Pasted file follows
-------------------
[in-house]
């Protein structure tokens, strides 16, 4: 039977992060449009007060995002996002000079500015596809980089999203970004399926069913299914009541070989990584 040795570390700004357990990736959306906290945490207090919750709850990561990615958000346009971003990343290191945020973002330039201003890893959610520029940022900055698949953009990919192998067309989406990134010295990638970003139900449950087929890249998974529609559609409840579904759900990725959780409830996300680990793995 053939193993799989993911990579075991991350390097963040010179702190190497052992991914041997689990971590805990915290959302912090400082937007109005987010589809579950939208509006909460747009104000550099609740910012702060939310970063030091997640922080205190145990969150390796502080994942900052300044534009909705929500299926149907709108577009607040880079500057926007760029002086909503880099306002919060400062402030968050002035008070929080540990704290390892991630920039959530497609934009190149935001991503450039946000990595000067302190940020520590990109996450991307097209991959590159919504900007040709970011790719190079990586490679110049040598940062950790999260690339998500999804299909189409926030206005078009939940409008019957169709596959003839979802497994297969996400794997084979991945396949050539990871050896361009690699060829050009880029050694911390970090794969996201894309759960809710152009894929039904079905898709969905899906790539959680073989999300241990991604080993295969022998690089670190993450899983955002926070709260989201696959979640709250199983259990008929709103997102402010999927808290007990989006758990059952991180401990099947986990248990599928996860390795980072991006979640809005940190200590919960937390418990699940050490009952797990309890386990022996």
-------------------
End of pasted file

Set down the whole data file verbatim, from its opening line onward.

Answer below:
[in-house]
């Protein structure tokens, strides 16, 4: 039977992060449009007060995002996002000079500015596809980089999203970004399926069913299914009541070989990584 040795570390700004357990990736959306906290945490207090919750709850990561990615958000346009971003990343290191945020973002330039201003890893959610520029940022900055698949953009990919192998067309989406990134010295990638970003139900449950087929890249998974529609559609409840579904759900990725959780409830996300680990793995 053939193993799989993911990579075991991350390097963040010179702190190497052992991914041997689990971590805990915290959302912090400082937007109005987010589809579950939208509006909460747009104000550099609740910012702060939310970063030091997640922080205190145990969150390796502080994942900052300044534009909705929500299926149907709108577009607040880079500057926007760029002086909503880099306002919060400062402030968050002035008070929080540990704290390892991630920039959530497609934009190149935001991503450039946000990595000067302190940020520590990109996450991307097209991959590159919504900007040709970011790719190079990586490679110049040598940062950790999260690339998500999804299909189409926030206005078009939940409008019957169709596959003839979802497994297969996400794997084979991945396949050539990871050896361009690699060829050009880029050694911390970090794969996201894309759960809710152009894929039904079905898709969905899906790539959680073989999300241990991604080993295969022998690089670190993450899983955002926070709260989201696959979640709250199983259990008929709103997102402010999927808290007990989006758990059952991180401990099947986990248990599928996860390795980072991006979640809005940190200590919960937390418990699940050490009952797990309890386990022996």